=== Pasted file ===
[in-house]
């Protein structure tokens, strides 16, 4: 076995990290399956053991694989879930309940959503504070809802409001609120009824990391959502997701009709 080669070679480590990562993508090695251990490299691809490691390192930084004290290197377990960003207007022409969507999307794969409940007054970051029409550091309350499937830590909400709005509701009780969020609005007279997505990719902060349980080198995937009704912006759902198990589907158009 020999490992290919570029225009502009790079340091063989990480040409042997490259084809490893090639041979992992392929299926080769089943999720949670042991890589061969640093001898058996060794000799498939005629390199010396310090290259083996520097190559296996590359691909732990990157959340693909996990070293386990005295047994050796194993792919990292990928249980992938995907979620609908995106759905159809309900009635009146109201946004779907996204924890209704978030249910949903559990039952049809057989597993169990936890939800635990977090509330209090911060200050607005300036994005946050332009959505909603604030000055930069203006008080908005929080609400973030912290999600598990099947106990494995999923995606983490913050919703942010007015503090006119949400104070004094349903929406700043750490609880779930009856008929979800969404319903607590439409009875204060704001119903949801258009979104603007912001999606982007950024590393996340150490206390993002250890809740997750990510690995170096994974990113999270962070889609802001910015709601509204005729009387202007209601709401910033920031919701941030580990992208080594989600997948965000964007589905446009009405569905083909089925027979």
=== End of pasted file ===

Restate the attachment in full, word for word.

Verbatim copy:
[in-house]
């Protein structure tokens, strides 16, 4: 076995990290399956053991694989879930309940959503504070809802409001609120009824990391959502997701009709 080669070679480590990562993508090695251990490299691809490691390192930084004290290197377990960003207007022409969507999307794969409940007054970051029409550091309350499937830590909400709005509701009780969020609005007279997505990719902060349980080198995937009704912006759902198990589907158009 020999490992290919570029225009502009790079340091063989990480040409042997490259084809490893090639041979992992392929299926080769089943999720949670042991890589061969640093001898058996060794000799498939005629390199010396310090290259083996520097190559296996590359691909732990990157959340693909996990070293386990005295047994050796194993792919990292990928249980992938995907979620609908995106759905159809309900009635009146109201946004779907996204924890209704978030249910949903559990039952049809057989597993169990936890939800635990977090509330209090911060200050607005300036994005946050332009959505909603604030000055930069203006008080908005929080609400973030912290999600598990099947106990494995999923995606983490913050919703942010007015503090006119949400104070004094349903929406700043750490609880779930009856008929979800969404319903607590439409009875204060704001119903949801258009979104603007912001999606982007950024590393996340150490206390993002250890809740997750990510690995170096994974990113999270962070889609802001910015709601509204005729009387202007209601709401910033920031919701941030580990992208080594989600997948965000964007589905446009009405569905083909089925027979």